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Opened 7 years ago

Closed 5 years ago

#14618 closed enhancement (duplicate)

Proposal: Standardize WP Responses to JS Requests as JSON

Reported by: filosofo Owned by:
Milestone: Priority: normal
Severity: normal Version: 3.0
Component: JavaScript Keywords: needs-patch close
Focuses: Cc:

Description (last modified by filosofo)

Summary

I propose that we standardize Ajax actions on the JSON RPC 2.0 spec and provide a JSON-RPC API for querying content.

Motivation

Inconsistent Admin Behavior

Currently, when JS in a user's client (browser) makes a request to WP, the response can appear in a variety of forms: integers, JSON, XML, or sometimes nothing at all.

Because WP has such a variety of responses, that means in similar situations it's using different ways to make requests and handle responses. Doing similar things a bunch of different ways increases the maintenance overhead and therefore the likelihood of there being bugs. It also means that future implementations and plugin authors have little guidance on best practice.

JS Query API

There seems to be interest both in querying comments and posts in a data exchange format easily adapted by JavaScript.

Proposal: Core JSON RPC

Why any standardization?

  • A single way of doing things means for programmers that you don't repeat yourself (DRY)
  • A standard way of handling such requests focuses attention on a few sections of code, so bugs are noticed sooner and fixed in a wider range
  • Standardization gives guidence to future development, both of core and plugins
  • Standardization provides greater possibility of interactivity among core, plugins, and other sites and applications.

Why JSON?

In transmitting data JSON has at least several advantages:

  • It's lightweight in content, using less bandwidth than for example XML.
  • It's well-supported across a number of languages, most notably JavaScript (and PHP 5).
  • It seems to be growing in popularity

Why a remote procedure call (RPC)?

  • Most of the Ajax in WP is in the form of an RPC.
  • We could appropriate some of the code used already with XML-RPC in WP.
  • It's a common way of doing something we need: standardized ways to initiate actions on a remote computer

Why JSON RPC in particular?

  • JSON RPC allows requests to specify an ID which the response also includes. The ID allows a client to make asynchronous requests yet avoid race conditions, by matching request to response.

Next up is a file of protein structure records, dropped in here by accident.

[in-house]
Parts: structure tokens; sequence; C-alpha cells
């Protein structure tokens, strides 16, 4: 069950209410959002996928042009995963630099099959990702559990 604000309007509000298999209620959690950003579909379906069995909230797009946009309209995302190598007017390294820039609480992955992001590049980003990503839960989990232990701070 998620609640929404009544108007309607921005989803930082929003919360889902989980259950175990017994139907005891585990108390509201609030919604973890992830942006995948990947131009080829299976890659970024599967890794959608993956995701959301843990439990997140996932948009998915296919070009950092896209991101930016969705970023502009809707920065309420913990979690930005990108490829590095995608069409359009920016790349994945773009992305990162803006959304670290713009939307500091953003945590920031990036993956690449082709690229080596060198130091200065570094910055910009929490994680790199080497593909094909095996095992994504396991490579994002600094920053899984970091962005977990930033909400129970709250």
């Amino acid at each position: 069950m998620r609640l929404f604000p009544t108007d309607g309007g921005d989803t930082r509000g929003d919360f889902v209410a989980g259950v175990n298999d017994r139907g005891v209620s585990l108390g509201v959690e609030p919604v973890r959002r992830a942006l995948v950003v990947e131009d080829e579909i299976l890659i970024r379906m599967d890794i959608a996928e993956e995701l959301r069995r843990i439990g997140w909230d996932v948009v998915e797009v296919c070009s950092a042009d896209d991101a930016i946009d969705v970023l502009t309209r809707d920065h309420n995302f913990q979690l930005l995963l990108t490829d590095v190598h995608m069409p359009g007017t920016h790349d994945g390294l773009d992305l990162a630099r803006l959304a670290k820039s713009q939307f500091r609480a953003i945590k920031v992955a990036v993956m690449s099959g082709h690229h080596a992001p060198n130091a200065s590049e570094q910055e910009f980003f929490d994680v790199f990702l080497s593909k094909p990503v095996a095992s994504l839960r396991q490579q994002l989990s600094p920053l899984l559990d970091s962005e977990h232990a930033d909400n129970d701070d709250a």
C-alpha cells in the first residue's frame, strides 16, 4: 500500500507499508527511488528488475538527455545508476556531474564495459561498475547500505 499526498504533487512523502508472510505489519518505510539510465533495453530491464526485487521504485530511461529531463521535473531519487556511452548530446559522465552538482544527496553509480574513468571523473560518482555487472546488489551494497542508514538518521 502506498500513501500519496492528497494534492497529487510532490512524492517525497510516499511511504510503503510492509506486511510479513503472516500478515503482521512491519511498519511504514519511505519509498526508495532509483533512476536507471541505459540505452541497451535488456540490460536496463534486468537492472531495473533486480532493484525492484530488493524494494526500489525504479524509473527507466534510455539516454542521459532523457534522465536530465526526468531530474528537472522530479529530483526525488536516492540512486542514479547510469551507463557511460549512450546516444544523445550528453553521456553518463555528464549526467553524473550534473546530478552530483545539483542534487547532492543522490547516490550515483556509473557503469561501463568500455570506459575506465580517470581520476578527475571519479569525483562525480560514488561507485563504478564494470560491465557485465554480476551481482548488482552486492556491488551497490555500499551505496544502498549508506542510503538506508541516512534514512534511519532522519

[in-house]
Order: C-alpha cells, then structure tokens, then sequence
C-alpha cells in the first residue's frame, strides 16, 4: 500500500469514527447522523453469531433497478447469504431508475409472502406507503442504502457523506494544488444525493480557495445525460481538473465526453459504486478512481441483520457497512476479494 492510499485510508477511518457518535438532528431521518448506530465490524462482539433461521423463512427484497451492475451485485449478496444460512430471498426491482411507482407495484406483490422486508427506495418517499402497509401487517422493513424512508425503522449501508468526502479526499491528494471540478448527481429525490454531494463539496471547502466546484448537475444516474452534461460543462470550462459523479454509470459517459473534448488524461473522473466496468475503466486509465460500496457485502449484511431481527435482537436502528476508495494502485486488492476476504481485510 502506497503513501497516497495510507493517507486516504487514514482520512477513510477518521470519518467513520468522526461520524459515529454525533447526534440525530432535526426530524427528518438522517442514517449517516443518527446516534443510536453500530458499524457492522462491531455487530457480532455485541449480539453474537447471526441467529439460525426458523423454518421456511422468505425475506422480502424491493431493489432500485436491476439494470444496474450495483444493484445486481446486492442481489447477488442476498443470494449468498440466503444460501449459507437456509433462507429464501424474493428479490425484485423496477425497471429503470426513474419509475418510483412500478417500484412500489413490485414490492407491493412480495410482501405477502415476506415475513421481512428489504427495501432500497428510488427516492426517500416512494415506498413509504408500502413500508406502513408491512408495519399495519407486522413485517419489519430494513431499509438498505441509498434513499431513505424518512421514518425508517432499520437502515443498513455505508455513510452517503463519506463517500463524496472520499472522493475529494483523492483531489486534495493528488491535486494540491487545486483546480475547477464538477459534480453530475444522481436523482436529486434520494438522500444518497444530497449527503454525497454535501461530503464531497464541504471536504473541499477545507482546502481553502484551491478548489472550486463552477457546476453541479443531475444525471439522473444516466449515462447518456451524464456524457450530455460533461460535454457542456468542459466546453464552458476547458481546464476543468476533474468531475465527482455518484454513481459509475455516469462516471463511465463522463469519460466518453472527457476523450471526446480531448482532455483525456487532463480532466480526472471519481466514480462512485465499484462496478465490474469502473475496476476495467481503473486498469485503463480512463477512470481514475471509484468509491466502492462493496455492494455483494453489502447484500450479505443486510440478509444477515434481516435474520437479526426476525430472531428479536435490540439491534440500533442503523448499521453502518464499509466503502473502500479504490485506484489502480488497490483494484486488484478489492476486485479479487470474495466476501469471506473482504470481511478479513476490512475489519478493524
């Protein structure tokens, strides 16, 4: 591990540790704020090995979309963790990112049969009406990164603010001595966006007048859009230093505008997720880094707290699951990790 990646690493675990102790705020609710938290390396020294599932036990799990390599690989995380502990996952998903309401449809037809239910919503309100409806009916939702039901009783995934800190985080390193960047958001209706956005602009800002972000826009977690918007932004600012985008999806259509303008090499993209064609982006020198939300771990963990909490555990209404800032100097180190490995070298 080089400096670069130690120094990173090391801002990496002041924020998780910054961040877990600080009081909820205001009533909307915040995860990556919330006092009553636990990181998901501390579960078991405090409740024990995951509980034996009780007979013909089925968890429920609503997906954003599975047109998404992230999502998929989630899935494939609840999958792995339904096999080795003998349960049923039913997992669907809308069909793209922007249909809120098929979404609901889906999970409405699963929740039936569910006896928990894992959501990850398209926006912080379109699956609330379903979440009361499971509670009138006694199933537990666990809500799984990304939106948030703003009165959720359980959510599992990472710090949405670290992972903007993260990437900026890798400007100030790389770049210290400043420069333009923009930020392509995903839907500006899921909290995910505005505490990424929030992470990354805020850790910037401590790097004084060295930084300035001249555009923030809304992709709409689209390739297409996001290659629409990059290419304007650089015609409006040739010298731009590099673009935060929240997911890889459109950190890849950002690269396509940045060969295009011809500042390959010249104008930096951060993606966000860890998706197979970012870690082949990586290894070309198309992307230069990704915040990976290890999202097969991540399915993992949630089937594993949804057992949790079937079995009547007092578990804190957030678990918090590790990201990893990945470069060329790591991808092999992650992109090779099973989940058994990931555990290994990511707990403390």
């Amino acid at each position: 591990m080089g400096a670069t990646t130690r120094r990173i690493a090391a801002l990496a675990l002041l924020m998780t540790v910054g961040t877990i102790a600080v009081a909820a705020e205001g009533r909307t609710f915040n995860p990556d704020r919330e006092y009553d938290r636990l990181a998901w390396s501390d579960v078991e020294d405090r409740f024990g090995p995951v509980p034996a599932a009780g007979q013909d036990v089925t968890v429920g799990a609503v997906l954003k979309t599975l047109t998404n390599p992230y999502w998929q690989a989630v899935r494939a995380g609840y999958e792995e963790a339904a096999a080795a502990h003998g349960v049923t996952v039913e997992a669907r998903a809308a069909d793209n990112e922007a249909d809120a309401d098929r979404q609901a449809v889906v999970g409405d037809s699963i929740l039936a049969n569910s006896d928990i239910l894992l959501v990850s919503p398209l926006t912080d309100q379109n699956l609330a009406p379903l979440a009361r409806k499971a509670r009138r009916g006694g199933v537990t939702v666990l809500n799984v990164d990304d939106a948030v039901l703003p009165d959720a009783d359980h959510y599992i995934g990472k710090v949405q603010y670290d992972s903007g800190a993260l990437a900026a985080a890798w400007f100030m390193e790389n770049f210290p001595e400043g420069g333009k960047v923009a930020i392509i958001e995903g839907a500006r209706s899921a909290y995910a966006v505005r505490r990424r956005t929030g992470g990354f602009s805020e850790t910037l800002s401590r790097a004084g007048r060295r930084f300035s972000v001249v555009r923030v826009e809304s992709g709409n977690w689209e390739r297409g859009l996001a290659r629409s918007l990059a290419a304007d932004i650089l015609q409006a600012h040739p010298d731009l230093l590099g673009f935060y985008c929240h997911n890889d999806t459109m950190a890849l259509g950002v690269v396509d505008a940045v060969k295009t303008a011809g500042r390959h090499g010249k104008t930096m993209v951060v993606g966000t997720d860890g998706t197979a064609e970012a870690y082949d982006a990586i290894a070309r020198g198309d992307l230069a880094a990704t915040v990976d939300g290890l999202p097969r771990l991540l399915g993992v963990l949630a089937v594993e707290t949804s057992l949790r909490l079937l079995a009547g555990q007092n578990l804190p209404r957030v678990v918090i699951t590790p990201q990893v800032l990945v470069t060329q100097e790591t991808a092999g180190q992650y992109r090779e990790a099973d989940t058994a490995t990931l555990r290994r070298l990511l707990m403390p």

• JSON RPC uses some of the same error codes as XML-RPC, and using standardized error codes creates consistency and easier localization.

Admin Ajax

Admin ajax requests and responses should be converted to use the JSON 2.0 RPC.

For example, a request to delete a comment could look like the following:

{"jsonrpc": "2.0", "method": "wp.deleteComment", "params": [123], "id": 4567}

Note that the wp.deleteComment method is already defined for XML-RPC; using a common interface would give greater attention to XML-RPC and would improve consistency across the board.

A response to the previous might look like this:

{"jsonrpc": "2.0", "result": {"action":"deleted", "commentID":123}, "id": 4567}

WordPress would provide the JS for making the JSON requests, attaching listeners and matching responses to the appropriate callbacks by ID. Perhaps like so:

wpMakeJSONQuery('wp.deleteComment', [123], myCallback, myErrorCallback);

function myCallback( result ) {
   if ( 'deleted' == result.action )
	alert('Comment ID #' + result.commentID + ' deleted!');
}

function myErrorCallback( code, message, data ) {
	data = data || {};
	alert('Error: ' + message );
}

Your thoughts?

Change History (30)

#1 @filosofo
7 years ago

  • Description modified (diff)

#2 @filosofo
7 years ago

  • Description modified (diff)

#3 follow-up: @scribu
7 years ago

  • Keywords dev-feedback added
  • Milestone changed from 3.1 to Awaiting Review

I completely agree that all AJAX requests should return JSON.

The JSON RPC idea makes sense too.

However, what would happen to all the plugins that register their own AJAX requests?

Moving out of 3.1 milestone until we can commit to it.

#4 in reply to: ↑ 3 ; follow-up: @filosofo
7 years ago

  • Milestone changed from Awaiting Review to Future Release

Replying to scribu:

However, what would happen to all the plugins that register their own AJAX requests?

We could continue to use, but deprecate, the old API. The JSON-style requests are easy enough to distinguish from the old-style ones, and so the responses can be easily differentiated.

The reason I chose milestone 3.1 is that with all the Ajax stuff coming in from your GSoC project (and others?) it's a good time to standardize.

#5 @demetris
7 years ago

  • Cc dkikizas@… added

#6 @sirzooro
7 years ago

  • Cc sirzooro added

#7 @dd32
7 years ago

This gets a huge +1 from me, I know how difficult it is to follow some of the wpAjax code, a near impossibility for many new developers..

#8 in reply to: ↑ 4 @scribu
7 years ago

  • Keywords needs-patch added; dev-feedback removed

[15604] would be a good example of why we need this.

#9 @frsh
7 years ago

This is a fantastic idea. I would love to utilize JSON in the iOS app.

#10 @beaulebens
7 years ago

  • Cc beau@… added

#11 @Viper007Bond
7 years ago

I would like to subscribe to your newsletter.

#12 @frsh
7 years ago

  • Cc frsh added

#13 follow-up: @josephscott
7 years ago

  • Cc josephscott added